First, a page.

“It is absolutely great,” said Chaparral Suites Resort general manager Tom Silverman of the requests for reservations pouring into his Scottsdale hotel since Sunday evening when the line-up for the college bowl season was finalized.
By noon Monday, the Sheraton Wild Horse Pass Resort on the Gila River Indian Community had booked $10,000 in new business from football fans.
Despite the fact that the two most prestigious of three Valley match-ups are scheduled to be played in the West Valley, East Valley hotels are scoring big with the teams, the fans, the bands and other accompanying groups, and the corporate VIPs, many of whom come for the golf and the get-togethers as much as for the main event.
The national championship game landed in the Valley this inaugural season. The Ohio State Buckeyes will take on the University of Florida Gators Jan. 8 in University of Phoenix Stadium in Glendale — like a grand finale to the Fiesta Bowl and Insight Bowl.
The three gridiron clashes spread over 11 days beginning Dec. 29 are expected to attract droves of big-spending visitors to the Valley during the otherwise slow stretch between Christmas and the winter high season events.
The game-goers will spend $315 million on hotels, rental cars, restaurants, entertainment and souvenir shopping, according to research by Arizona State University’s W.P. Carey School of Business.
Fiesta Bowl spokesman Shawn Schoeffl er thinks that estimate is low.
“It’s a big number, but we think it will be much higher,” Schoeffler said. “For 11 days, we’ll be the center of the college football universe. It will be like nothing the Valley has ever seen before.”
Three of the six teams invited to the big games are from the wintery north and the other three are from Southern locales fanatically devoted to football. The Bowl Championship Series title game and the Fiesta Bowl already sold out their 73,000 tickets each, Schoeffler said. And the 56,000 tickets to the Insight Bowl, the only match-up to be played in the East Valley, are selling well, he said.
Participating teams get to buy and distribute the biggest chunk of the seats. The Buckeyes, veterans of several past bowl trips to the Valley, are holding lotteries to dole out seats to fans. The Gators’ phone lines were so jammed, hopeful ticket buyers found busy circuits most of Monday.
The BCS championship — for the first time a separate game — is a draw for corporate bigwigs almost like the Super Bowl, said Steve Eberhart, general manager of the Buttes Marriott Resort in Tempe. The Buttes rooms are sold out for several days surrounding the game and have been for long before the match-up was even determined, Eberhart said. Eberhart is also hosting the Minnesota team, which plays Texas Tech in the Insight Bowl Dec. 29 at Sun Devil Stadium in Tempe, so his hotel will be busy during both of those games. He’s had fewer inquires for Fiesta Bowl rooms, so far.
The Sheraton Wild Horse Pass Resort is filling up fast despite a room rate of $650 per night, prepaid and with a two-night minimum stay, said spokeswoman Kristin Jarnagin. The hotel already had to turn away one large group because it didn’t have enough rooms left to sell, she said.
The Fiesta Bowl is gaining lots of special attention this year, Schoeffler said. It’s almost unheard of for a team like Boise State University from a smaller conference to get an invitation to a BCS bowl. The Boise State Broncos will meet the Oklahoma Sooners in the Fiesta Bowl Jan. 1.“But they are one of only two undefeated teams in the nation, and it’s such a compelling story,” Schoeffler said. “We’ve heard the entire state of Idaho is coming.”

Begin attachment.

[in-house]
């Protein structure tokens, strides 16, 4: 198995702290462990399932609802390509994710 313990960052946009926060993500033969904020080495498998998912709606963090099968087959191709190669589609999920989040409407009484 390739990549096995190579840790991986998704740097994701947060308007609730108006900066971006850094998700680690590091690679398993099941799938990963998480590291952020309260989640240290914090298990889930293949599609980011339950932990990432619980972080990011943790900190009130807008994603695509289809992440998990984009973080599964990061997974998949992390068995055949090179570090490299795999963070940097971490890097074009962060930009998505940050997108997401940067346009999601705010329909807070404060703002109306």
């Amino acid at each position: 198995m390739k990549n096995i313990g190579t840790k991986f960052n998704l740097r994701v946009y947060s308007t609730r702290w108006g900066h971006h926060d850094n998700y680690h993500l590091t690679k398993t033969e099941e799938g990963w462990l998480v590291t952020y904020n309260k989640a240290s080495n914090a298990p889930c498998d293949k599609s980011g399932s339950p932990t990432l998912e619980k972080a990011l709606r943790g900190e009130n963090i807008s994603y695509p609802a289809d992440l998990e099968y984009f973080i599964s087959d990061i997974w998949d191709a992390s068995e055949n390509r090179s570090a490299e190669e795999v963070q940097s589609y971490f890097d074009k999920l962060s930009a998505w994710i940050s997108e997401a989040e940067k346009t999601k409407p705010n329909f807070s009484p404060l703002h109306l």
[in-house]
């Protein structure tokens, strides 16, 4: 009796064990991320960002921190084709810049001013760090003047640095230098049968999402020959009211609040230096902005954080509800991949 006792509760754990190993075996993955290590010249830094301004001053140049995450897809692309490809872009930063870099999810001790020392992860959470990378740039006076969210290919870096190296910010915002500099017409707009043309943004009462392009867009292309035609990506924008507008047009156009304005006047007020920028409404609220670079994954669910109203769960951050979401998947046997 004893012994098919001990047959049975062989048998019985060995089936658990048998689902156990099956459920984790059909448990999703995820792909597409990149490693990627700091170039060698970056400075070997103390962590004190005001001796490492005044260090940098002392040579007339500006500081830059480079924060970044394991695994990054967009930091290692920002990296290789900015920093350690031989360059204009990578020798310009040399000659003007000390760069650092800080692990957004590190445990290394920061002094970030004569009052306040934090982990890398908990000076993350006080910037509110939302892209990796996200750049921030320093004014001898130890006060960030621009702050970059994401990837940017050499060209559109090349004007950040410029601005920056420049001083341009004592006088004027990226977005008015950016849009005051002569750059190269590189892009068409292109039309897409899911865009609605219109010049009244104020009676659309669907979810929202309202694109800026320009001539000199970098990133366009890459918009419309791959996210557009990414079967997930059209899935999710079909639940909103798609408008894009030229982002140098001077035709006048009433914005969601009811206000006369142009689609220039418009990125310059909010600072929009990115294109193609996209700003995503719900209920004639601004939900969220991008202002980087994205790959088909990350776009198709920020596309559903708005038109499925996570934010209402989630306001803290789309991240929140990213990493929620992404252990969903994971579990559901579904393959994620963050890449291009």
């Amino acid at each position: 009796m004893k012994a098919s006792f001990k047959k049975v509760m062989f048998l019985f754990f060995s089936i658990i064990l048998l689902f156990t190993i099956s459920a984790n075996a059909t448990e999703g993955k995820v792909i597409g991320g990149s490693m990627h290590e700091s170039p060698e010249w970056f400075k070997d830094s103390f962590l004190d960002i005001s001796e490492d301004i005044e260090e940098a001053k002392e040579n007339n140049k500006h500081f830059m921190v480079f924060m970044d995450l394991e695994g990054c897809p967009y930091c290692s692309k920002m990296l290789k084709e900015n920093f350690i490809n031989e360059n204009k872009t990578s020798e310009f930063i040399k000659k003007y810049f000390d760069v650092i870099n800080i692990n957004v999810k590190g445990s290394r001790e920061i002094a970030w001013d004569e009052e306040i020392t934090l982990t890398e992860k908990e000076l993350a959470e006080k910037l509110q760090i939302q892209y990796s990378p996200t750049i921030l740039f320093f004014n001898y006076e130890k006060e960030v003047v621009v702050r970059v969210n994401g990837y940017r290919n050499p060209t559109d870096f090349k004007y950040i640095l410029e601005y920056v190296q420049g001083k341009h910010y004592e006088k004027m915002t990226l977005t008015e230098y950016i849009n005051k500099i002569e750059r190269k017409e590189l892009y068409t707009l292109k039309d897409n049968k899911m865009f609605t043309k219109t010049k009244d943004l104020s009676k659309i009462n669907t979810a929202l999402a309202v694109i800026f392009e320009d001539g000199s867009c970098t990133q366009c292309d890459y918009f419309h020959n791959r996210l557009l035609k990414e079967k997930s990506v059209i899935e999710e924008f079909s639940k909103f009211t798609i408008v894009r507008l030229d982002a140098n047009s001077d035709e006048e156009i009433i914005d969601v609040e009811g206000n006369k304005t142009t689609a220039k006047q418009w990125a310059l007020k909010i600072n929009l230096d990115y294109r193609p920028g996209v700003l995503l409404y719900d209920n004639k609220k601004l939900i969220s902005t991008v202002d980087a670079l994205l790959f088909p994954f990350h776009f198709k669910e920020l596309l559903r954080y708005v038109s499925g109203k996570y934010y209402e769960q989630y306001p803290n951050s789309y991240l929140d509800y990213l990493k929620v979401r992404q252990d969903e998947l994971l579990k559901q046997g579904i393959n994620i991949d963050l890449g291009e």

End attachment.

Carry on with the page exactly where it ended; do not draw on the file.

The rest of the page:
By Monday afternoon, Global Travel, the university’s official travel package provider, had more than 10,000 queries, and nearly all of the would-be travelers already had their tickets in hand, Global president Kevin Loveless said.
By late Monday, Oklahoma’s allotment of tickets was dwindling, and was expected to sell out before dawn, said Jared Thompson, Sooner spokesman.
“They came in Sunday night and started selling, and it looks like there will be very little left by morning,” Thompson said Monday.
Loveless said he plans to put most of the Boise State fans up in Scottsdale hotels.“Everybody is excited about where this is,” Loveless said. “Old Town Scottsdale will be a busy place, and they will spend New Years Eve at the Tempe Block Party. The Block Party is a big hit.”
The Broncos will stay at the Scottsdale Plaza Resort from Dec. 26 until Jan. 2, and the hotel will have to quickly change banners and beds because the Florida Gators arrive that same day, said Josee Lafleche, hotel spokeswoman. The teams will fill up everything from guest rooms to meeting rooms, restaurants to lounges.
“For two weeks we’ll be 100 percent football focused,” she said.The 651-room Fairmont Scottsdale Princess Resort, also will host a Fiesta Bowl and BCS championship team. There’s still some space available, except during the BCS championship, when the Ohio State team, coaches and alumni will take over the whole hotel, said Jennifer Franklin, resort spokeswoman.
Since Ohio State has been a frequent participant in the Fiesta Bowl in the past, alumni groups are coming to the Valley en masse for the BCS championship, spreading pockets of former graduates in hotels throughout the East Valley.
Silverman has a group coming. He said the longtime Valley visitors are not forgoing Scottsdale for the West Valley just because the game is in Glendale rather than Tempe. “It doesn’t matter where the game is played, they want to be in Scottsdale,” he said.
Franklin, who said the Fairmont also is packed solid for the BCS championship, said the move to a West Valley stadium has not been a deterrent, even for the veterans.“We’ve had no comments about that,“ she said. “Ohio State fans have been here before, and they know with the Loop 101 it is not a difficult journey.”